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  1. Week 21: Know your measures- picking outcomes to monitor policy change

    24th May, 2014

    Simon Hearn continues BetterEvaluation’s theme on the monitoring and evaluation of policy change by suggesting a set of measures to help those struggling to monitor the slippery area of policy influence and advocacy. For more on this theme, see Josephine Tsui’s blog on attribution and contribution in the M&E of advocacy and Julia Coffman’s on innovations in advocacy evaluation.

  2. 52 weeks of BetterEvaluation: Week 41: Recommended content from the BetterEvaluation community

    15th October, 2013

    You'll find hundreds of evaluation resources on the BetterEvaluation site. Some have come from recommendations by stewards. Some have come from our writeshop project or design clinics.  And there are great resources that have been recommended by BetterEvaluation users. This week we are highlighting some of these user-recommended resources, how you can find the latest new material, and how you tell us your recommendations. 

  3. Evaluation of Humanitarian Action: A new page

    ALNAP is delighted to launch the ‘Evaluation of Humanitarian Action’ theme page in partnership with BetterEvaluation. We hope that this page will serve as a useful directory for evaluators and commissioners alike who are looking for guidance and help with navigating the choppy waters of Evaluation of Humanitarian Action (EHA). We welcome you to explore!

  4. 52 weeks of BetterEvaluation: Week 33: Monitoring policy influence part 2- like measuring smoke?

    13th August, 2013

    In the second part of our mini-series on monitoring and evaluating policy influence, Arnaldo Pellini, Research Fellow at the Overseas Development Institute, explores a project supporting research centres in Australia to monitor their impact on health policy in Southeast Asia and the Pacific. Arnaldo explores the main challenges and makes some recommendations for others looking at the M&E of policy influence. 

  5. What we can learn from New Year’s Resolutions to improve evaluation?

    In this first blog of 2019, Patricia Rogers, Greet Peersman and Alice Macfarlan examine how New Year's resolutions are similar to many evaluation practices.

  6. 52 weeks of BetterEvaluation: Week 44: How can monitoring data support impact evaluations?

    1st November, 2013

    Maren Duvendack and Tiina Pasanen explore the issue of using monitoring data in impact evaluations. Maren and Tiina work on the Methods Lab, a programme aiming to develop and test flexible and affordable approaches to impact evaluation.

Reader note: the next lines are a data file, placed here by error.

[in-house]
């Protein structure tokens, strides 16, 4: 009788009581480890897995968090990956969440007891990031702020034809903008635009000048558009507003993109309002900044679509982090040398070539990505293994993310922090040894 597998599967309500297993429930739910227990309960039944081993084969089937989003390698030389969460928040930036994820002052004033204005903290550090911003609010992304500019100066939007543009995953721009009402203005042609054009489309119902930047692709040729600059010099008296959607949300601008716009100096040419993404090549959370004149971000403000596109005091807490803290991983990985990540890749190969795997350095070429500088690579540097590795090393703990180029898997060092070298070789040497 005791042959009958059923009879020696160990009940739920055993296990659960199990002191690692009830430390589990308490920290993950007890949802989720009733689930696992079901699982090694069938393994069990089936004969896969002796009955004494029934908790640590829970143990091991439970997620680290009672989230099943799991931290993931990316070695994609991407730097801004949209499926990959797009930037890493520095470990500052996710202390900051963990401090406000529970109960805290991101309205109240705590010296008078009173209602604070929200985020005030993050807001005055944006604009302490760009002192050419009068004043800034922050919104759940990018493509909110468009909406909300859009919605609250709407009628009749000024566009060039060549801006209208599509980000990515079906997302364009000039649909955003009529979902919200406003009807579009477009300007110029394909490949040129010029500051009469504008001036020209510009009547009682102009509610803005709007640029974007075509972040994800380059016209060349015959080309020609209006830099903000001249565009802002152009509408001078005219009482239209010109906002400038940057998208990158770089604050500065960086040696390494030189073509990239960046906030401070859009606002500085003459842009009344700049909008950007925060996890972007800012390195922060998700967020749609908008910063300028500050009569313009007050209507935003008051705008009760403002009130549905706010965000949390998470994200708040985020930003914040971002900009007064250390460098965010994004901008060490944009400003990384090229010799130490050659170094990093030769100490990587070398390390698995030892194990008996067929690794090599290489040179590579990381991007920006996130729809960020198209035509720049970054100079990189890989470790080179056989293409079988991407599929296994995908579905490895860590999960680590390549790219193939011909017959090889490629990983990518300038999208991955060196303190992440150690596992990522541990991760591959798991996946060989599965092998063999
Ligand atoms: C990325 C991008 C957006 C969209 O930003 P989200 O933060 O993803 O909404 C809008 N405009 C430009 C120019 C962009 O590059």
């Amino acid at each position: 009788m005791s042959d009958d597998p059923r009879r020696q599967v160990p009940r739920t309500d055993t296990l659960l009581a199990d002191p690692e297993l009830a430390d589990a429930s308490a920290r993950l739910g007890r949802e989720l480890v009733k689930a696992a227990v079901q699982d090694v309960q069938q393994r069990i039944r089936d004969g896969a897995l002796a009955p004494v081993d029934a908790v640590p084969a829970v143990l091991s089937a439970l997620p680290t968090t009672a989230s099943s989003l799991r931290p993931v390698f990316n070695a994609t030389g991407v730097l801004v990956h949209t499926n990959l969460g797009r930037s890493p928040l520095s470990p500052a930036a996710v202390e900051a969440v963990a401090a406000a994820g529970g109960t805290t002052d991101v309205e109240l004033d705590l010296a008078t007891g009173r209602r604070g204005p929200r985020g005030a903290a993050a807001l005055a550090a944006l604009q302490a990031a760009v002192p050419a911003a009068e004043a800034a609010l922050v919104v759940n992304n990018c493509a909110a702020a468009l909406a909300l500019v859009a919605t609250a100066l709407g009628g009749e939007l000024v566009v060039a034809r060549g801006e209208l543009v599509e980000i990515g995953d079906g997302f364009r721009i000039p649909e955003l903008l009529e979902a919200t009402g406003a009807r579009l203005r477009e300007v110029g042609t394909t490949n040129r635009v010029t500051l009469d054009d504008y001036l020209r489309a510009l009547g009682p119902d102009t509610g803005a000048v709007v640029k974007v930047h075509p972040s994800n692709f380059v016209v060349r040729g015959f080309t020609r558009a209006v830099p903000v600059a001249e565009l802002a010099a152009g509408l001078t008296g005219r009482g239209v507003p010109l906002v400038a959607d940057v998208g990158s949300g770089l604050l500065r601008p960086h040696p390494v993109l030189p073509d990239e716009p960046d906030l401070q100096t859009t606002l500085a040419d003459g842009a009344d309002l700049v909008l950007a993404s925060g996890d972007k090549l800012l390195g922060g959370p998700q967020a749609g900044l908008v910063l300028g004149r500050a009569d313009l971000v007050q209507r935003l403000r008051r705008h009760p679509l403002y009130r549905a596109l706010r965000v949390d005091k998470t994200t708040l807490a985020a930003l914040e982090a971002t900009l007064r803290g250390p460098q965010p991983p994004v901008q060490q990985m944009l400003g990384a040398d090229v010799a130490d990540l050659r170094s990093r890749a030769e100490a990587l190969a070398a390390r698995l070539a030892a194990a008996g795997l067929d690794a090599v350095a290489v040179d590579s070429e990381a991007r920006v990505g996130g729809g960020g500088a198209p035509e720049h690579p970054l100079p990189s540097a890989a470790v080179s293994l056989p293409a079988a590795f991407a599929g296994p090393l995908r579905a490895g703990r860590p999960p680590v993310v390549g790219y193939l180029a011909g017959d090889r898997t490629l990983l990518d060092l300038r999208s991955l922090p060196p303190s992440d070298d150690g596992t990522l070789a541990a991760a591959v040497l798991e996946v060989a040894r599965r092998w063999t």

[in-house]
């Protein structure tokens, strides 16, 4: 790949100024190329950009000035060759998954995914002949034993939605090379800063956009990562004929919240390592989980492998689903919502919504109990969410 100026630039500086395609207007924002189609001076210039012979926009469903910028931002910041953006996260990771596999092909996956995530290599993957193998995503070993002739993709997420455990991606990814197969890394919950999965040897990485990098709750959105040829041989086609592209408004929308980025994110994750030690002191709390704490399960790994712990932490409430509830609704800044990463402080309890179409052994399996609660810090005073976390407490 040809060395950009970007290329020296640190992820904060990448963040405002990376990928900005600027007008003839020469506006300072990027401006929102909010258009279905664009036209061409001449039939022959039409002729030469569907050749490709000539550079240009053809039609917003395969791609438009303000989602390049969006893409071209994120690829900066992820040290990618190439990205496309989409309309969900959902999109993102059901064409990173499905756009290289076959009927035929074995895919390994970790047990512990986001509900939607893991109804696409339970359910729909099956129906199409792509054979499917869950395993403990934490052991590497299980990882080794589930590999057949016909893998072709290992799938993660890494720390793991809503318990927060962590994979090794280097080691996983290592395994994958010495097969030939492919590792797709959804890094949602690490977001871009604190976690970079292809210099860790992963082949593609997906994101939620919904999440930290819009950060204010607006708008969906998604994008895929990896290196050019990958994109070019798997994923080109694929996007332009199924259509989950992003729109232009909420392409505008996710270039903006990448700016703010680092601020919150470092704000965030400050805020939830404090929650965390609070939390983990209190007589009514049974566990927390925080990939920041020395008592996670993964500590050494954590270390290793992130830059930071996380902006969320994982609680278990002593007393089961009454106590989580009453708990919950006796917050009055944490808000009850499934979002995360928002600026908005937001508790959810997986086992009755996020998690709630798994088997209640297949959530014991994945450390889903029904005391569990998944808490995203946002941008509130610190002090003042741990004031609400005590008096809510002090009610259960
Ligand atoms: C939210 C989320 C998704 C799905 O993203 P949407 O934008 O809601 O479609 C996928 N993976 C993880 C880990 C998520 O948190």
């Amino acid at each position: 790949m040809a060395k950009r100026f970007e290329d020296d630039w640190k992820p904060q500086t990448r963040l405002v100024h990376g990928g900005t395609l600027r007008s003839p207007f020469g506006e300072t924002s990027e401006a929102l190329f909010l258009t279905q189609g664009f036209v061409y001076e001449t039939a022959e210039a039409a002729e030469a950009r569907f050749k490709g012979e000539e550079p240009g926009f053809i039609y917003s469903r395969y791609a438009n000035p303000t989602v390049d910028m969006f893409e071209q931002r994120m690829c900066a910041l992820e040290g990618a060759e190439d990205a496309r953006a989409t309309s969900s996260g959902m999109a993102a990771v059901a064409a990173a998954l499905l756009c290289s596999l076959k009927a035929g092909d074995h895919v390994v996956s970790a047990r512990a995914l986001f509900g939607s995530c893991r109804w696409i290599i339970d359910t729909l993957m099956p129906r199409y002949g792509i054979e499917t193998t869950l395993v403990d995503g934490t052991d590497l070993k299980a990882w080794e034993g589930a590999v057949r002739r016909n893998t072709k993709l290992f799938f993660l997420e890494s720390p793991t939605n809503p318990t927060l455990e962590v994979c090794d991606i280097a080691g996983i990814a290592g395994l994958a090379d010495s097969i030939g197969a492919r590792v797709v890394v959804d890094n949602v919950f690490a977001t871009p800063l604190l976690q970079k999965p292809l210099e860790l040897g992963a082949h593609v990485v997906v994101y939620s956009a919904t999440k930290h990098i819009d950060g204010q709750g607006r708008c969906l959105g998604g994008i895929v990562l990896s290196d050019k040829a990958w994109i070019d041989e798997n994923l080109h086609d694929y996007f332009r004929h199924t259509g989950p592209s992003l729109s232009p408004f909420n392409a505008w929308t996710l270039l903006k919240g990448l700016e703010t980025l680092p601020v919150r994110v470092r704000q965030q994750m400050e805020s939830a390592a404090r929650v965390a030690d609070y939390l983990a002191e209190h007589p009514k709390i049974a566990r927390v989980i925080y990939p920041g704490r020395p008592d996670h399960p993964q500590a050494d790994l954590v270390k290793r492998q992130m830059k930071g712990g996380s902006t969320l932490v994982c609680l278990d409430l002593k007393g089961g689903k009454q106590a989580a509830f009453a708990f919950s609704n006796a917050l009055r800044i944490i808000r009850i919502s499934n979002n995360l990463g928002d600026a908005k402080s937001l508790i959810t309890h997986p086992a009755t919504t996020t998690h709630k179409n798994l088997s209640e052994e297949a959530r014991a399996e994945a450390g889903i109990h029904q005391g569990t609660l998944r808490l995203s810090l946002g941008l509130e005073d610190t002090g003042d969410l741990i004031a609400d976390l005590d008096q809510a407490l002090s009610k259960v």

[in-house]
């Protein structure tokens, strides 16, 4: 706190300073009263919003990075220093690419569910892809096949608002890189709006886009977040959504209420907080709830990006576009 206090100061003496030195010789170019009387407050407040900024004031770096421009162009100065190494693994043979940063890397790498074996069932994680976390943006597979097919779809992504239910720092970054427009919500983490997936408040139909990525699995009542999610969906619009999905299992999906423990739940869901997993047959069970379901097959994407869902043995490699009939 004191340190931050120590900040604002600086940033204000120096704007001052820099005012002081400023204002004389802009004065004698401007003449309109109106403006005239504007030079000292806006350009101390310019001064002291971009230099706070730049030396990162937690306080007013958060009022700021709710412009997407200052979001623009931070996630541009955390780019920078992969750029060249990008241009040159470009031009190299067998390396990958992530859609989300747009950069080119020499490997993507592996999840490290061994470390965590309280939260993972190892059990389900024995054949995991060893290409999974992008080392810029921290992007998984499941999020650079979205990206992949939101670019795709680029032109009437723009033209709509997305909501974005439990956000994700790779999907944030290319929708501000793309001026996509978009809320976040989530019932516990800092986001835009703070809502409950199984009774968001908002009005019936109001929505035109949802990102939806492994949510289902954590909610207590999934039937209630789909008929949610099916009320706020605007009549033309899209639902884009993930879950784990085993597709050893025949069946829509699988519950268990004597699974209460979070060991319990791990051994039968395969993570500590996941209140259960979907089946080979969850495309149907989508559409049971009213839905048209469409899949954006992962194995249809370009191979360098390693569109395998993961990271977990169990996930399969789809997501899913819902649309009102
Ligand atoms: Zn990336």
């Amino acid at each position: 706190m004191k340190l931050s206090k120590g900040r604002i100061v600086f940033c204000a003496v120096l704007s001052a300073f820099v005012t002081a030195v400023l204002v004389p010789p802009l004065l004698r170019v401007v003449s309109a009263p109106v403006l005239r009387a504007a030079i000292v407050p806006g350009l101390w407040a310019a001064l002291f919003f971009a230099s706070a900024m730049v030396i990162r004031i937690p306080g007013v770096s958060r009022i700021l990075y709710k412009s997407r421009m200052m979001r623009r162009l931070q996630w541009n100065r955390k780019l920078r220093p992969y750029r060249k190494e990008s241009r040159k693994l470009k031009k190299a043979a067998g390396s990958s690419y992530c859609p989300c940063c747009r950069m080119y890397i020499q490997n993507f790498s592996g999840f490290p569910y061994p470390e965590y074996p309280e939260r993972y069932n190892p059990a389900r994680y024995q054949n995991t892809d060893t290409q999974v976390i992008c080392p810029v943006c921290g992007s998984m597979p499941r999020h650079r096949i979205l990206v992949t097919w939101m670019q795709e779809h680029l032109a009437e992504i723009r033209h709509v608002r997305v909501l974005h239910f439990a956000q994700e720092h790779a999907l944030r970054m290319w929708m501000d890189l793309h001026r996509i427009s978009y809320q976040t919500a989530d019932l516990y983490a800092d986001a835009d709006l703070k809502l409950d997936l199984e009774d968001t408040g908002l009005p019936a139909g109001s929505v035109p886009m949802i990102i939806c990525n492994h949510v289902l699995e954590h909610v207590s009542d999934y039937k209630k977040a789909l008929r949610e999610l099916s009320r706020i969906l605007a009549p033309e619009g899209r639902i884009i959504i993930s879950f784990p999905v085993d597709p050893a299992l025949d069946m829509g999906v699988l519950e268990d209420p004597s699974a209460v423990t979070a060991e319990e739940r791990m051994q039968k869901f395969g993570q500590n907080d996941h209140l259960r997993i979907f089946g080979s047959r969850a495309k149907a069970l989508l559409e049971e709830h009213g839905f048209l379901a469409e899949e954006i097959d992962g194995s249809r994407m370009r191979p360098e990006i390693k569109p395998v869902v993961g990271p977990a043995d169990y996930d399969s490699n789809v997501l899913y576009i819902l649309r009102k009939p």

7. Week 24: New site features and upcoming developments

    18th June, 2014

    If you've visited BetterEvaluation before March this year, you've probably noticed the site looks a little different to how it used to look. But have you noticed the other changes? Here are some useful features you may not have noticed, and new features to expect in the next few months.

  8. Evaluating C4D Resource Hub: Launch at the Social and Behaviour Change Summit

    11th April, 2018

    On April 16 over a thousand communication for development (C4D) researchers and practitioners descend on Indonesia for the Social and Behaviour Change Summit (SBCC). Among them will be members of the Evaluating C4D research team: Professor Jo Tacchi (Loughborough University), Dr Jessica Noske-Turner (University of Leicester), Dr Linje Manyozo (RMIT University), and Rafael Obregon and Ketan Chitnis (UNICEF C4D). Together we will launch the new Evaluating C4D Resource Hub.

  9. Week 18: is there a 'right' approach to establishing causation in advocacy evaluation?

    6th May, 2014

    We’ve talked before on this blog about evaluating advocacy interventions. One of the hottest debates is how and to what extent it is possible to establish causation in advocacy programmes. Here, Josephine Tsui, a Research Officer at ODI and co-author of a new report ‘Monitoring and evaluation of policy influence and advocacy’, explains the issues and how we can approach this thorny issue.

  10. Mixed methods in evaluation part 2: exploring the case of a mixed-method outcome evaluation

    31st July, 2013

    We continue our mini-series on mixed-methods in evaluation with an interview with the three authors of the recently published paper: Mixing methods for rich and meaningful insight

    Willy Pradel and Gordon Prain from the International Potato Centre in Lima, Peru and Donald Cole from the University of Toronto discuss the evaluation they recently conducted which applied a mixed-methods approach to capture and understand a wide variety of changes to organic markets in the Central Andes region. This case demonstrates a good rationale for choosing a mixed-method design and also an authentic implementation that effectively mixes quantitative and qualitative data to enhance the value of each.